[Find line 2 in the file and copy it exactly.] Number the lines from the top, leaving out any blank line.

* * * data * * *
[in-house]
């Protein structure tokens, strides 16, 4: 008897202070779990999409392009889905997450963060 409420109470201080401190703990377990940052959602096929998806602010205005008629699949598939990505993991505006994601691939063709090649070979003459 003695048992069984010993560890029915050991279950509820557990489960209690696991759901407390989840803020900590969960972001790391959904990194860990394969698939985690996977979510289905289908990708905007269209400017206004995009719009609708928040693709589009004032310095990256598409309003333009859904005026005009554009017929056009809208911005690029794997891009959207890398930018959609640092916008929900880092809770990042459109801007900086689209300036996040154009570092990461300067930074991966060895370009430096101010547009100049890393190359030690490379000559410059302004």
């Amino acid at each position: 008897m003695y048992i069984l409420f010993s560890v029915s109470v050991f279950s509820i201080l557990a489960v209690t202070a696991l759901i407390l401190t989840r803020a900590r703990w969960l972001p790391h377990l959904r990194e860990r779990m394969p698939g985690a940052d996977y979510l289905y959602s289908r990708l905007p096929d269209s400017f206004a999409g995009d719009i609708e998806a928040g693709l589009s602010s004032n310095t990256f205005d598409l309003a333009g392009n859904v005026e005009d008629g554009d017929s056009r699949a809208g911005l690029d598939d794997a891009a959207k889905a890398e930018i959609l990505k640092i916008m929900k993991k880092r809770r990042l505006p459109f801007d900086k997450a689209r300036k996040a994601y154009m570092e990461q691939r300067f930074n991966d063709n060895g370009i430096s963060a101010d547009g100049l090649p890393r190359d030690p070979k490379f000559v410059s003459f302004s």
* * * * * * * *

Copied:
């Protein structure tokens, strides 16, 4: 008897202070779990999409392009889905997450963060 409420109470201080401190703990377990940052959602096929998806602010205005008629699949598939990505993991505006994601691939063709090649070979003459 003695048992069984010993560890029915050991279950509820557990489960209690696991759901407390989840803020900590969960972001790391959904990194860990394969698939985690996977979510289905289908990708905007269209400017206004995009719009609708928040693709589009004032310095990256598409309003333009859904005026005009554009017929056009809208911005690029794997891009959207890398930018959609640092916008929900880092809770990042459109801007900086689209300036996040154009570092990461300067930074991966060895370009430096101010547009100049890393190359030690490379000559410059302004």